The company, International Media Acquisition Corp (IMAC), has filed for a $230 million (Rs 1,715 crore) initial public offering in the US and listing on the Nasdaq. The US Securities and Exchange Commission has approved its proposal.
Sarkar has set up the company in his personal capacity
As per the preliminary IPO prospectus accessed by ET, IMAC plans to offer 20 million units at $10 each. Every unit will consist of one share of common stock and one-third of a warrant, exercisable at $11.50.
IMAC will target companies with an enterprise value of $150 million to $500 million, which fit the criteria of being at-risk, but have solid business fundamentals and are looking for capital to grow operations.
It will also look at studios and production houses, media assets that are valued significantly lower than they had been previously, and new media entities, including e-sports, animation and visual effects studios housed within struggling traditional media companies.
Sarkar, who has more than 27 years of experience in the media industry, is the chairman and CEO of IMAC.
Calls and texts sent to Sarkar remained unanswered till the time of going to press on Thursday.
A member of the senior leadership team of Anil Ambani’s Reliance Group, he also serves as a director on the board of various group companies.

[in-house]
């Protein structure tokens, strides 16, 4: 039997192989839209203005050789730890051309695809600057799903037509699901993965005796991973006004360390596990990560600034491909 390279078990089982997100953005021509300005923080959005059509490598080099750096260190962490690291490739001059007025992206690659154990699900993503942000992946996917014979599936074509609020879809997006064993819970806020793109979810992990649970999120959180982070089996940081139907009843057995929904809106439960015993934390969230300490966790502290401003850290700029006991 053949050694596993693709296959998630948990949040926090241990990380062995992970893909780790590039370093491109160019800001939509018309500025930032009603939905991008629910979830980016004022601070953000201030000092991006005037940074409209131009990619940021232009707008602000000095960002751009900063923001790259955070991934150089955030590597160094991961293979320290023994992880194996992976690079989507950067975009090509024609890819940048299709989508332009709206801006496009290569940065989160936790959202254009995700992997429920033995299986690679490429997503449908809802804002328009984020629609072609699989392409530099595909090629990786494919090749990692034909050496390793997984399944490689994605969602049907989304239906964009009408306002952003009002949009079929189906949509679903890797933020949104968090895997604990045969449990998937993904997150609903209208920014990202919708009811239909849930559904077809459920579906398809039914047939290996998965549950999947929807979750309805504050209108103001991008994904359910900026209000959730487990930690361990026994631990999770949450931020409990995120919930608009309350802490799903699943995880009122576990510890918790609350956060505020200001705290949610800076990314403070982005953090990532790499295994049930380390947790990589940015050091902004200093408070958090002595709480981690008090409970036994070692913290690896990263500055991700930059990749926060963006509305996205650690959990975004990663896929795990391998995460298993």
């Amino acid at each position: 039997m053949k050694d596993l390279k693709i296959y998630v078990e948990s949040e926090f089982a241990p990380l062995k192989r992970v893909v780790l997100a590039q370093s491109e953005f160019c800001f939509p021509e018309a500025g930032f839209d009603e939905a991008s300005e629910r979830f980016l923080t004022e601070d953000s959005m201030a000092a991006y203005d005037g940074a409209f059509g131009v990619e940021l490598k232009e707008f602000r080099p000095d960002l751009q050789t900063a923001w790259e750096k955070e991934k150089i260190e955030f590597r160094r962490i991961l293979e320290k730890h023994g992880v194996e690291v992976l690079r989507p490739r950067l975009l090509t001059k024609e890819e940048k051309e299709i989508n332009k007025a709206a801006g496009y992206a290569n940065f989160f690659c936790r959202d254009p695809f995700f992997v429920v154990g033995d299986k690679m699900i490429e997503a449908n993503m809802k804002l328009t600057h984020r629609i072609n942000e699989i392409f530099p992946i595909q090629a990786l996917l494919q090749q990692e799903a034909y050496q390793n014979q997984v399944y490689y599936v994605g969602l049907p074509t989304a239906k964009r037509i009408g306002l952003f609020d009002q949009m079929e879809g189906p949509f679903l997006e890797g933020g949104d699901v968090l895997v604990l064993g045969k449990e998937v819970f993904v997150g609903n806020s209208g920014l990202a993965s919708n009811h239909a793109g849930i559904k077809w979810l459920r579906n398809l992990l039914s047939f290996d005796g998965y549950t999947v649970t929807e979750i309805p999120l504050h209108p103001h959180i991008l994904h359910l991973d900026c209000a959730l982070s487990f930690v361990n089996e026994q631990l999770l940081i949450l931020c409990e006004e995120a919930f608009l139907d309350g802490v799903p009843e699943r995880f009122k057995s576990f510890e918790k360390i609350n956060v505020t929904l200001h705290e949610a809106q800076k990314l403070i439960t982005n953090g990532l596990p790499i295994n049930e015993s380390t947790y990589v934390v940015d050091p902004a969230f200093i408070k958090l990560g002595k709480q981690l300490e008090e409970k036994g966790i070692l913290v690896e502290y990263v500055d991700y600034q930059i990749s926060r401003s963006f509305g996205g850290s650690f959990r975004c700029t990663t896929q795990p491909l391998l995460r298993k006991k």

IMAC has also got on board Sanjay Wadhwa, managing partner of the AP International Group, as a director. Vishwas Joshi is the chief financial officer. Joshi was an executive director and head of studio finance at Walt Disney Company India from June 2007 to September 2020.
The nominee directors include former co-head of Creative Artists Agency’s global client strategy David M Taghioff, Stampede Ventures founder Greg Silverman, film producer Deepak Nayar, Paul Pelosi Jr who advises emerging and large companies, and CBW Bank chairman Suresh Ramamurthi.
“SPACs are increasingly becoming an attractive listing option especially in new age, fast growing sectors such as bio-tech, clean energy, ecommerce, media and entertainment,” said Ajay Shah, partner-investment banking at EY. “They provide a better price/valuation transparency to the promoters, reduced time to market as compared to the traditional IPO route and are increasingly being backed by high-quality institutional investors. We foresee more instances of high-growth Indian companies opting for such SPAC listings instead of the traditional Series D funding via PE funds.”
While SPAC as a concept has existed for decades in the US, in the last two years, it has seen a lot of investments from high-profile investors and celebrities.
Last year, the US saw 248 IPOs by SPACs, which raised $83 billion. However, in the first three months of this year, 281 blank check companies had raised close to $100 billion.
Experts said now institutional investors are also looking at investing in SPACs, which has resulted in so many deals.
A SPAC, or blank check company, is set up by investors (or sponsors), with expertise in a particular industry, with specific acquisition objectives in the sector.